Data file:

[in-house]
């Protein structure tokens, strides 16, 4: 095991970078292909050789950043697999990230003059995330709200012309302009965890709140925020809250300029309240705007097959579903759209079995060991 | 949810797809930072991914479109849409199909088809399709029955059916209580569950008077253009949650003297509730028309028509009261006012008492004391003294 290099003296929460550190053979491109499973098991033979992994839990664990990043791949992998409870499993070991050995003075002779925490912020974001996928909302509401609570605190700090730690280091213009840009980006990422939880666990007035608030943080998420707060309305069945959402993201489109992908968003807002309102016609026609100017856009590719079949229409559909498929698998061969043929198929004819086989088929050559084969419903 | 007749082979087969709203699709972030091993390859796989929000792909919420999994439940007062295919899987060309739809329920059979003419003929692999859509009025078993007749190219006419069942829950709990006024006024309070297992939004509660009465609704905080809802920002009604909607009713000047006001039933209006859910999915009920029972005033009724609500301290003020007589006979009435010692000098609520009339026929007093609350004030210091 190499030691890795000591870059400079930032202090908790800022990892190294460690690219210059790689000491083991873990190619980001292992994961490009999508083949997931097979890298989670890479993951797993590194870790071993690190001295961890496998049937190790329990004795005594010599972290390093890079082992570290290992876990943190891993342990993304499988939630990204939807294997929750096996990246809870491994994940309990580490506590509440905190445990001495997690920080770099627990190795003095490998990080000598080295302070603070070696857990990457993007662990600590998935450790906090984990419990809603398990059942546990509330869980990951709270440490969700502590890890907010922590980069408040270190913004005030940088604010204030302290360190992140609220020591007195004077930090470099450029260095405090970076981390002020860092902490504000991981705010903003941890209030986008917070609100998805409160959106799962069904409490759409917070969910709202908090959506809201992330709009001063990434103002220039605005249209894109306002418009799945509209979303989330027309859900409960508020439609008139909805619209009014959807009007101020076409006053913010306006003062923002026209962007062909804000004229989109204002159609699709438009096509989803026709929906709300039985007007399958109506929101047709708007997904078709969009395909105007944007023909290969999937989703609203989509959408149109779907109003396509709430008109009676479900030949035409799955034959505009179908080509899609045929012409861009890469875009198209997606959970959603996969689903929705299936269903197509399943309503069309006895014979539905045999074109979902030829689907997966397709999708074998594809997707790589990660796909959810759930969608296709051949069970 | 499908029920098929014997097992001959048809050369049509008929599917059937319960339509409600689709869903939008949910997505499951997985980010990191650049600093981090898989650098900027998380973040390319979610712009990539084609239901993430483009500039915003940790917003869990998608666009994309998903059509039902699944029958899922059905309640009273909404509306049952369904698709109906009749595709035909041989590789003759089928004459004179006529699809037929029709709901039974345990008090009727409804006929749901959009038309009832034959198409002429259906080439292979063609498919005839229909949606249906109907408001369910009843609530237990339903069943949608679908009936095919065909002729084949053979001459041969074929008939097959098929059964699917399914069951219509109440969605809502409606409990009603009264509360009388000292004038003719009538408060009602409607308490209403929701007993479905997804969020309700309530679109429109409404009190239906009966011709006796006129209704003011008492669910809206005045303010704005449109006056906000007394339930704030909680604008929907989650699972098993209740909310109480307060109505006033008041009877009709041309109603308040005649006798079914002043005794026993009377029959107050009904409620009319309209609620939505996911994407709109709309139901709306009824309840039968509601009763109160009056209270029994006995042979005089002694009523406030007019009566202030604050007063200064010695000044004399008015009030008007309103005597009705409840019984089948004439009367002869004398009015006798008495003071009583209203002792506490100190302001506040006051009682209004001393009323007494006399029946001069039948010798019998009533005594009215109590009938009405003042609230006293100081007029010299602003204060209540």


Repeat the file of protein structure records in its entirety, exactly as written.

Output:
[in-house]
């Protein structure tokens, strides 16, 4: 095991970078292909050789950043697999990230003059995330709200012309302009965890709140925020809250300029309240705007097959579903759209079995060991 | 949810797809930072991914479109849409199909088809399709029955059916209580569950008077253009949650003297509730028309028509009261006012008492004391003294 290099003296929460550190053979491109499973098991033979992994839990664990990043791949992998409870499993070991050995003075002779925490912020974001996928909302509401609570605190700090730690280091213009840009980006990422939880666990007035608030943080998420707060309305069945959402993201489109992908968003807002309102016609026609100017856009590719079949229409559909498929698998061969043929198929004819086989088929050559084969419903 | 007749082979087969709203699709972030091993390859796989929000792909919420999994439940007062295919899987060309739809329920059979003419003929692999859509009025078993007749190219006419069942829950709990006024006024309070297992939004509660009465609704905080809802920002009604909607009713000047006001039933209006859910999915009920029972005033009724609500301290003020007589006979009435010692000098609520009339026929007093609350004030210091 190499030691890795000591870059400079930032202090908790800022990892190294460690690219210059790689000491083991873990190619980001292992994961490009999508083949997931097979890298989670890479993951797993590194870790071993690190001295961890496998049937190790329990004795005594010599972290390093890079082992570290290992876990943190891993342990993304499988939630990204939807294997929750096996990246809870491994994940309990580490506590509440905190445990001495997690920080770099627990190795003095490998990080000598080295302070603070070696857990990457993007662990600590998935450790906090984990419990809603398990059942546990509330869980990951709270440490969700502590890890907010922590980069408040270190913004005030940088604010204030302290360190992140609220020591007195004077930090470099450029260095405090970076981390002020860092902490504000991981705010903003941890209030986008917070609100998805409160959106799962069904409490759409917070969910709202908090959506809201992330709009001063990434103002220039605005249209894109306002418009799945509209979303989330027309859900409960508020439609008139909805619209009014959807009007101020076409006053913010306006003062923002026209962007062909804000004229989109204002159609699709438009096509989803026709929906709300039985007007399958109506929101047709708007997904078709969009395909105007944007023909290969999937989703609203989509959408149109779907109003396509709430008109009676479900030949035409799955034959505009179908080509899609045929012409861009890469875009198209997606959970959603996969689903929705299936269903197509399943309503069309006895014979539905045999074109979902030829689907997966397709999708074998594809997707790589990660796909959810759930969608296709051949069970 | 499908029920098929014997097992001959048809050369049509008929599917059937319960339509409600689709869903939008949910997505499951997985980010990191650049600093981090898989650098900027998380973040390319979610712009990539084609239901993430483009500039915003940790917003869990998608666009994309998903059509039902699944029958899922059905309640009273909404509306049952369904698709109906009749595709035909041989590789003759089928004459004179006529699809037929029709709901039974345990008090009727409804006929749901959009038309009832034959198409002429259906080439292979063609498919005839229909949606249906109907408001369910009843609530237990339903069943949608679908009936095919065909002729084949053979001459041969074929008939097959098929059964699917399914069951219509109440969605809502409606409990009603009264509360009388000292004038003719009538408060009602409607308490209403929701007993479905997804969020309700309530679109429109409404009190239906009966011709006796006129209704003011008492669910809206005045303010704005449109006056906000007394339930704030909680604008929907989650699972098993209740909310109480307060109505006033008041009877009709041309109603308040005649006798079914002043005794026993009377029959107050009904409620009319309209609620939505996911994407709109709309139901709306009824309840039968509601009763109160009056209270029994006995042979005089002694009523406030007019009566202030604050007063200064010695000044004399008015009030008007309103005597009705409840019984089948004439009367002869004398009015006798008495003071009583209203002792506490100190302001506040006051009682209004001393009323007494006399029946001069039948010798019998009533005594009215109590009938009405003042609230006293100081007029010299602003204060209540």